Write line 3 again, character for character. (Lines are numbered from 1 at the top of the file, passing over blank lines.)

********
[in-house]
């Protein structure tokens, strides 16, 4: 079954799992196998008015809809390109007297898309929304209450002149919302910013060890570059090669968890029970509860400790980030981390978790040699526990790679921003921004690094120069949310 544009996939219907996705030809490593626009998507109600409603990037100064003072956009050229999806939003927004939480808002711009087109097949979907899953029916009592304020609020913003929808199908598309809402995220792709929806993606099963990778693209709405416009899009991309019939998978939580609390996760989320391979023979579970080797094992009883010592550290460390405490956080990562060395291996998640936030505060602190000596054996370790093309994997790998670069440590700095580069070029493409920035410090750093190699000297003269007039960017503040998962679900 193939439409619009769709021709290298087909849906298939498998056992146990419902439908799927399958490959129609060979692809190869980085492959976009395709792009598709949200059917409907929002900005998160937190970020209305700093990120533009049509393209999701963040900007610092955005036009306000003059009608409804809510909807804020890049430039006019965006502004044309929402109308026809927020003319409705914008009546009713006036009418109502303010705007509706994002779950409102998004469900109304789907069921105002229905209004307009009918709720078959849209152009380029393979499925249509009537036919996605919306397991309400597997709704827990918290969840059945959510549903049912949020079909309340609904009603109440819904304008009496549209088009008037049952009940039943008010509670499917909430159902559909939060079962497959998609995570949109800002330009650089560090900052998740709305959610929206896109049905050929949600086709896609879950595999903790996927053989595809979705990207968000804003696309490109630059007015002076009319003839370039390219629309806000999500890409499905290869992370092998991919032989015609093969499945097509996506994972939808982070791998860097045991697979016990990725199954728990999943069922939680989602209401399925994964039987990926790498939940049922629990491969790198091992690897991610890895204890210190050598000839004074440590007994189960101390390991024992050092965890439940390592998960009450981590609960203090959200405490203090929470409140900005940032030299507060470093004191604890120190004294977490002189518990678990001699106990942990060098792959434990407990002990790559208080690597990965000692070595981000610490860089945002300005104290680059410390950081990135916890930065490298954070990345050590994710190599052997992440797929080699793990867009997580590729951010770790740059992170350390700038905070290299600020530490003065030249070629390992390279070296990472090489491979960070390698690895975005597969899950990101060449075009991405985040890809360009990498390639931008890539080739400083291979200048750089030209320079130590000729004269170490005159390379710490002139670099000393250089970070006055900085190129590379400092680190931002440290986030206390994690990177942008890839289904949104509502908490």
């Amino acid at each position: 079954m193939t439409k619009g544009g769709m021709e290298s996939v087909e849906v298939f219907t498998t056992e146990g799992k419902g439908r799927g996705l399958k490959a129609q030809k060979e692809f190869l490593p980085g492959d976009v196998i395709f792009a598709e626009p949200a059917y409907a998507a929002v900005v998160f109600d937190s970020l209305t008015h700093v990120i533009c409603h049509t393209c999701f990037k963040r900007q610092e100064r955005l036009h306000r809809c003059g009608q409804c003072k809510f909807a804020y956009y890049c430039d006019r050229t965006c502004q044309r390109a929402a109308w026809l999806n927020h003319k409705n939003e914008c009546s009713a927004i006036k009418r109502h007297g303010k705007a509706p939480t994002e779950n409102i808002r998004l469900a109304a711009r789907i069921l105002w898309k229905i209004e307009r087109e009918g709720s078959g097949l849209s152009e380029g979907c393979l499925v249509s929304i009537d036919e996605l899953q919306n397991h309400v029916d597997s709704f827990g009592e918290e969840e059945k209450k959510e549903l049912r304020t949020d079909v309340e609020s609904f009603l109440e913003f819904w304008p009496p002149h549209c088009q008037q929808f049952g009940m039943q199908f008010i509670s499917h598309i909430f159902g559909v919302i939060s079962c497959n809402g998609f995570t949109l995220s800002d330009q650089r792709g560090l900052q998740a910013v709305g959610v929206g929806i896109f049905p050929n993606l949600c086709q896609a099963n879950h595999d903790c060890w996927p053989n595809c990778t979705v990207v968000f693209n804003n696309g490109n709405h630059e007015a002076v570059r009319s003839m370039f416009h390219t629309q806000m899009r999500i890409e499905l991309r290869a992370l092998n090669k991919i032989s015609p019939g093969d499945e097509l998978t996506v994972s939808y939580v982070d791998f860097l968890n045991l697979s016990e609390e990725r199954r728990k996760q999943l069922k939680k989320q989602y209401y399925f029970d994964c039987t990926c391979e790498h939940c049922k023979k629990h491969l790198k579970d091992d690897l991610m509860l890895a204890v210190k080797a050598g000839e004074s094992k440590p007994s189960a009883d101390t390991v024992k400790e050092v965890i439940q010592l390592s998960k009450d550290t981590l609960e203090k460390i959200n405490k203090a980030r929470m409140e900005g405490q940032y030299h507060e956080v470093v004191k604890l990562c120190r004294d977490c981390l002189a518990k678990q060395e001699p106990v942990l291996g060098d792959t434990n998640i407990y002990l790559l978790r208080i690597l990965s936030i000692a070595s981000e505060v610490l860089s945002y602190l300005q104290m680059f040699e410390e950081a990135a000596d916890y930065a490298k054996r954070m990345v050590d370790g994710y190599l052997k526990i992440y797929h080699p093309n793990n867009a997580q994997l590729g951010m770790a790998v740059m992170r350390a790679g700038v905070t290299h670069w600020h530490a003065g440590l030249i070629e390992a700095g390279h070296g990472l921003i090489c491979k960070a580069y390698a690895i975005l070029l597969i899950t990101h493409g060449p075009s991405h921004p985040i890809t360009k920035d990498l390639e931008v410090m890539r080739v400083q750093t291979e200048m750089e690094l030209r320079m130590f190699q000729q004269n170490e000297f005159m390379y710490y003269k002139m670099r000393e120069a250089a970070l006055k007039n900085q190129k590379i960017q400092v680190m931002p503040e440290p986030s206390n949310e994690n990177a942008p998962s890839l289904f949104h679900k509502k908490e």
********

């Amino acid at each position: 079954m193939t439409k619009g544009g769709m021709e290298s996939v087909e849906v298939f219907t498998t056992e146990g799992k419902g439908r799927g996705l399958k490959a129609q030809k060979e692809f190869l490593p980085g492959d976009v196998i395709f792009a598709e626009p949200a059917y409907a998507a929002v900005v998160f109600d937190s970020l209305t008015h700093v990120i533009c409603h049509t393209c999701f990037k963040r900007q610092e100064r955005l036009h306000r809809c003059g009608q409804c003072k809510f909807a804020y956009y890049c430039d006019r050229t965006c502004q044309r390109a929402a109308w026809l999806n927020h003319k409705n939003e914008c009546s009713a927004i006036k009418r109502h007297g303010k705007a509706p939480t994002e779950n409102i808002r998004l469900a109304a711009r789907i069921l105002w898309k229905i209004e307009r087109e009918g709720s078959g097949l849209s152009e380029g979907c393979l499925v249509s929304i009537d036919e996605l899953q919306n397991h309400v029916d597997s709704f827990g009592e918290e969840e059945k209450k959510e549903l049912r304020t949020d079909v309340e609020s609904f009603l109440e913003f819904w304008p009496p002149h549209c088009q008037q929808f049952g009940m039943q199908f008010i509670s499917h598309i909430f159902g559909v919302i939060s079962c497959n809402g998609f995570t949109l995220s800002d330009q650089r792709g560090l900052q998740a910013v709305g959610v929206g929806i896109f049905p050929n993606l949600c086709q896609a099963n879950h595999d903790c060890w996927p053989n595809c990778t979705v990207v968000f693209n804003n696309g490109n709405h630059e007015a002076v570059r009319s003839m370039f416009h390219t629309q806000m899009r999500i890409e499905l991309r290869a992370l092998n090669k991919i032989s015609p019939g093969d499945e097509l998978t996506v994972s939808y939580v982070d791998f860097l968890n045991l697979s016990e609390e990725r199954r728990k996760q999943l069922k939680k989320q989602y209401y399925f029970d994964c039987t990926c391979e790498h939940c049922k023979k629990h491969l790198k579970d091992d690897l991610m509860l890895a204890v210190k080797a050598g000839e004074s094992k440590p007994s189960a009883d101390t390991v024992k400790e050092v965890i439940q010592l390592s998960k009450d550290t981590l609960e203090k460390i959200n405490k203090a980030r929470m409140e900005g405490q940032y030299h507060e956080v470093v004191k604890l990562c120190r004294d977490c981390l002189a518990k678990q060395e001699p106990v942990l291996g060098d792959t434990n998640i407990y002990l790559l978790r208080i690597l990965s936030i000692a070595s981000e505060v610490l860089s945002y602190l300005q104290m680059f040699e410390e950081a990135a000596d916890y930065a490298k054996r954070m990345v050590d370790g994710y190599l052997k526990i992440y797929h080699p093309n793990n867009a997580q994997l590729g951010m770790a790998v740059m992170r350390a790679g700038v905070t290299h670069w600020h530490a003065g440590l030249i070629e390992a700095g390279h070296g990472l921003i090489c491979k960070a580069y390698a690895i975005l070029l597969i899950t990101h493409g060449p075009s991405h921004p985040i890809t360009k920035d990498l390639e931008v410090m890539r080739v400083q750093t291979e200048m750089e690094l030209r320079m130590f190699q000729q004269n170490e000297f005159m390379y710490y003269k002139m670099r000393e120069a250089a970070l006055k007039n900085q190129k590379i960017q400092v680190m931002p503040e440290p986030s206390n949310e994690n990177a942008p998962s890839l289904f949104h679900k509502k908490e």